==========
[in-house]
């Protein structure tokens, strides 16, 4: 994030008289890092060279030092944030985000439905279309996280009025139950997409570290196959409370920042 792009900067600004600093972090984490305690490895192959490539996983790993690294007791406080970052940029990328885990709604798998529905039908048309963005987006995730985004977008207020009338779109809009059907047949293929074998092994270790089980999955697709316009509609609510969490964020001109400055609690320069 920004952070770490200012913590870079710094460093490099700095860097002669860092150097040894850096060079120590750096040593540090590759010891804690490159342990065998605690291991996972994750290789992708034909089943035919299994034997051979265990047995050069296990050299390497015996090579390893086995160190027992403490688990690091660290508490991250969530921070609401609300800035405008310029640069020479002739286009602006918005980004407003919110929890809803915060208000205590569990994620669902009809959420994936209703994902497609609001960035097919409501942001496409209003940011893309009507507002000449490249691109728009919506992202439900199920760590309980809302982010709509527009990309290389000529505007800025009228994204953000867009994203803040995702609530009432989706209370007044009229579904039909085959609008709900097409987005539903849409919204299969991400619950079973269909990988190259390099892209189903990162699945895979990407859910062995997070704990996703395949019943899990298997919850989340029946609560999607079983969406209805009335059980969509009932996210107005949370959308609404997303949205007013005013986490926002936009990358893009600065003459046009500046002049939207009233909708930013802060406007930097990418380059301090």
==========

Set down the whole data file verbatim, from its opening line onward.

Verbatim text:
[in-house]
């Protein structure tokens, strides 16, 4: 994030008289890092060279030092944030985000439905279309996280009025139950997409570290196959409370920042 792009900067600004600093972090984490305690490895192959490539996983790993690294007791406080970052940029990328885990709604798998529905039908048309963005987006995730985004977008207020009338779109809009059907047949293929074998092994270790089980999955697709316009509609609510969490964020001109400055609690320069 920004952070770490200012913590870079710094460093490099700095860097002669860092150097040894850096060079120590750096040593540090590759010891804690490159342990065998605690291991996972994750290789992708034909089943035919299994034997051979265990047995050069296990050299390497015996090579390893086995160190027992403490688990690091660290508490991250969530921070609401609300800035405008310029640069020479002739286009602006918005980004407003919110929890809803915060208000205590569990994620669902009809959420994936209703994902497609609001960035097919409501942001496409209003940011893309009507507002000449490249691109728009919506992202439900199920760590309980809302982010709509527009990309290389000529505007800025009228994204953000867009994203803040995702609530009432989706209370007044009229579904039909085959609008709900097409987005539903849409919204299969991400619950079973269909990988190259390099892209189903990162699945895979990407859910062995997070704990996703395949019943899990298997919850989340029946609560999607079983969406209805009335059980969509009932996210107005949370959308609404997303949205007013005013986490926002936009990358893009600065003459046009500046002049939207009233909708930013802060406007930097990418380059301090």